• Allowing for the take-back service to be delivered on behalf of the distance seller by a third party. The outsourcing of this service to local providers is likely to significantly reduce the cost of delivering the service.

51. Distance sellers will be able to charge a handling fee to producers for each piece of packaging they collect through the take-back service. The Regulations allow for the handling fee to cover reasonable costs associated with:

  • Any vehicle trips to collect scheme packaging that are not part of a normal delivery;
  • Materials used in respect of the collection and storage of scheme packaging;
  • The rental value of any floor space utilised solely for the collection and storage of scheme packaging;
  • Staff time dedicated solely to the collection and storage of scheme packaging;
  • Any other delivery costs incurred.

52. Given that the handling fee will be charged to producers (likely in the form of a scheme administrator acting on their collective behalf), it will be in their interest to work in partnership with distance sellers to develop the most efficient takeback service possible.

53. We believe this approach mitigates the risk of retailers ceasing to offer delivery services to island communities.

Impact 3: Transient populations


54. The third impact that was identified as being on a significantly different scale for island communities is the potential impact on local retailers from large transient populations.

55. For most island communities, this is linked to tourism and the large number of visitors during summer months. However, other specific events were also highlighted (for example, the Tiree Music Festival, where the number of attendees is three times the population of the island).

56. Information published by Visit Scotland shows the number of visits by local authority area.[7] The island-only local authorities data for the Outer Hebrides and Orkney is included in the bar graphs below.

Bargraph of island-only local authorities data for the Outer Hebrides and Orkney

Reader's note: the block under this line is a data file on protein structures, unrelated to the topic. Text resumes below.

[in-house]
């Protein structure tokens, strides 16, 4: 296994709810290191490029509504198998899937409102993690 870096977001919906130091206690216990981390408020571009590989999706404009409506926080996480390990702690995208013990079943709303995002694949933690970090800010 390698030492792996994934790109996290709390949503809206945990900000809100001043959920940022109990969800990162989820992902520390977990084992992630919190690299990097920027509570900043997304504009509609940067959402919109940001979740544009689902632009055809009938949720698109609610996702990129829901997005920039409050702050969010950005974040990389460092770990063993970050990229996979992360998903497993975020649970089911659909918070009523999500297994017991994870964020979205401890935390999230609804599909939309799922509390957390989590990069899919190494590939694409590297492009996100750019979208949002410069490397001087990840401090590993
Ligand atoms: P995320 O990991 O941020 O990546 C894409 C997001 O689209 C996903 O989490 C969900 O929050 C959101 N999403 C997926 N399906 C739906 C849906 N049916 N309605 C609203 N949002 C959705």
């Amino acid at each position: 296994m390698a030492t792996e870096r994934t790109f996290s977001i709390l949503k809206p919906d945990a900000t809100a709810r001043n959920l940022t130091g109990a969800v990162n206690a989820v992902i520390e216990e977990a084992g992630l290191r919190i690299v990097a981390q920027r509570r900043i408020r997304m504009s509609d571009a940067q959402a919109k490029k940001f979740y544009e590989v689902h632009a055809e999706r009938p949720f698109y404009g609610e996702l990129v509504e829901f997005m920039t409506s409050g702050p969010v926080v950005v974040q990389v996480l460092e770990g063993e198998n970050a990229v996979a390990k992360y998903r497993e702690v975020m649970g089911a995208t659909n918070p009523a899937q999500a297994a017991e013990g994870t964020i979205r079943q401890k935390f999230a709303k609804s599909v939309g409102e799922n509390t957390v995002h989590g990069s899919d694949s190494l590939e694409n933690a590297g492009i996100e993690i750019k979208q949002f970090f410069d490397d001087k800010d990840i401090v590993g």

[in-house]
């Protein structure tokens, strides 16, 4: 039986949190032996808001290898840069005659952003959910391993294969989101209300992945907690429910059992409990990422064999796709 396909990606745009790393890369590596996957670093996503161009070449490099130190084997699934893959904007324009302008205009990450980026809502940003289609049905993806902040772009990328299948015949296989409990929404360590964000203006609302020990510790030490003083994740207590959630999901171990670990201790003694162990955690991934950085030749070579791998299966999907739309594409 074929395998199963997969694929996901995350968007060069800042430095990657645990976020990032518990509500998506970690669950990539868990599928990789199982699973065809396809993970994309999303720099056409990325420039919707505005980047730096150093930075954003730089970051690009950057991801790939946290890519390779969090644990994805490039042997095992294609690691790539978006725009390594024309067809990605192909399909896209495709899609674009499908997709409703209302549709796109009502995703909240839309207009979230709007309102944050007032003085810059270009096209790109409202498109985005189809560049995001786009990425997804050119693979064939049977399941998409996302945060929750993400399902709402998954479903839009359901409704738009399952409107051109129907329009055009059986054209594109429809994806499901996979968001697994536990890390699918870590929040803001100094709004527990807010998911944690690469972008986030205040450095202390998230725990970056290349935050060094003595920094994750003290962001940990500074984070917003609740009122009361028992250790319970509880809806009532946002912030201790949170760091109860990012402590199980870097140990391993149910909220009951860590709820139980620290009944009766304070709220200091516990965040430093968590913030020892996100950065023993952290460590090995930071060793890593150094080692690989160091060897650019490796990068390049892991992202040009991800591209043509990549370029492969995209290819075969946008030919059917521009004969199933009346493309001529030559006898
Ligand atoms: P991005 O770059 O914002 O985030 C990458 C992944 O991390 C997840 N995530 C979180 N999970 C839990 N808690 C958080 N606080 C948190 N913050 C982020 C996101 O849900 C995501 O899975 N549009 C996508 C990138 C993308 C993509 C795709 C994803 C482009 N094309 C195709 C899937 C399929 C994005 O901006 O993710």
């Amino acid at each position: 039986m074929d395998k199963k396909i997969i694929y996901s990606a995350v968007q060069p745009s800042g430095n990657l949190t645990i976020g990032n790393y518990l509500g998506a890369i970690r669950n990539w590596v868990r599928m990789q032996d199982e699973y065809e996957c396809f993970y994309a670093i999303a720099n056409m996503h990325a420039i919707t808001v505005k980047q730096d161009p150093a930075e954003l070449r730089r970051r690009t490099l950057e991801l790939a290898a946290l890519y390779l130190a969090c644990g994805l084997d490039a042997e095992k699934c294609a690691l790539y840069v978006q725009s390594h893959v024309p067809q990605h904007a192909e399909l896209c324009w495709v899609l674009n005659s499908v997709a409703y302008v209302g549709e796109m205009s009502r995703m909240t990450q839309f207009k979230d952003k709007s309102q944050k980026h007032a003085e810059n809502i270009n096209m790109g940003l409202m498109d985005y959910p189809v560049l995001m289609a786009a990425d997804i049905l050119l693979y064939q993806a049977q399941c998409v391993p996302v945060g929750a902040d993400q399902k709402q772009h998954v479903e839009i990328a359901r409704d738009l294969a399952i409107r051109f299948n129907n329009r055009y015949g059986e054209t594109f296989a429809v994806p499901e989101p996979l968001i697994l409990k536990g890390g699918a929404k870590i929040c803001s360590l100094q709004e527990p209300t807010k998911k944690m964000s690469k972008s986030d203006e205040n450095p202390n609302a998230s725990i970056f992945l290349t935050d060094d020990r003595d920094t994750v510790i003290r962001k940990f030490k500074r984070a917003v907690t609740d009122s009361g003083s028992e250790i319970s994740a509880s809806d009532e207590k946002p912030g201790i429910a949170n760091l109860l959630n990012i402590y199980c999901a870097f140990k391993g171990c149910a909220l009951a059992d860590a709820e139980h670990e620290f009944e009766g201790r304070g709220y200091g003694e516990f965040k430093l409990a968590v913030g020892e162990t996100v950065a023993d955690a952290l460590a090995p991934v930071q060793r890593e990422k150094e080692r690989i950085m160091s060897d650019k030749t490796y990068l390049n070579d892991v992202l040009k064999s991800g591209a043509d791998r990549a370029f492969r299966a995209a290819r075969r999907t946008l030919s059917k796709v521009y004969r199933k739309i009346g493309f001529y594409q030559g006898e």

Bargraph of island-only local authorities data for the Outer Hebrides and Orkney

*VFR includes all Visiting Friends and Relatives trips that are not mainly for holiday purposes.

57. Against populations of 26,830 and 22,190 respectively, these figures demonstrate the significant uplift in population within island communities as a result of visitors.

58. Feedback from participants indicates that many of these visitors bring drinks containers onto the islands, consume the drink and then dispose of the container. The result is that a significantly larger number of containers are likely to be disposed of on islands than are purchased.

59. It was recognised that the introduction of DRS will have significant benefits in managing these containers. Benefits include a likely reduction in littering of single-use drinks containers and a reduction in waste and recyclate disposal costs for local councils.

60. The challenge identified in the engagement events was for local retailers who would be expected to act as a return point for these containers. It was noted that the number of containers likely to be returned to these retailers would significantly exceed the volumes being sold, creating challenges around both storage of returned containers and cash-flow related to the paying out of deposits.

61. This is a particularly significant impact for those islands where there is only one small (often independent) retailer.

Mitigation Measures

62. The Regulations allow for the establishment of voluntary return points, that is a person who wishes to operate a return point outwith retail premises.

63. One of the key drivers for the inclusion of this option was a recognition that there will be circumstances where the number of empty containers in an area greatly outweighs the retail return-point infrastructure.

64. We expect producers or their representative scheme administrator will be pro-active in identifying those parts of the country which require additional return-point infrastructure, with the establishment of that infrastructure being necessary to support those bodies in meeting their statutory collection targets for DRS containers.

65. Following the feedback received on the island impacts, an additional safeguard has been added into the final Regulations. A test has been included which will allow retailers to refuse the return of packaging if a single proposed return is disproportionate to the average number of containers the retailer would expect to sell as part of a single transaction. This should help to minimise the burden placed on return-point operators at times of peak demand.

66. The above change builds on a provision included in the draft Regulations which allows for a return-point operator to refuse packaging in instances where a producer or scheme administrator has failed to undertake a collection in line with their operational plan. This means island retailers will be able to act as a return point (and so benefit from the handling fee) for higher volumes of containers at peak time where, for example, additional collections can be scheduled. Where this is not feasible it allows them to refuse containers.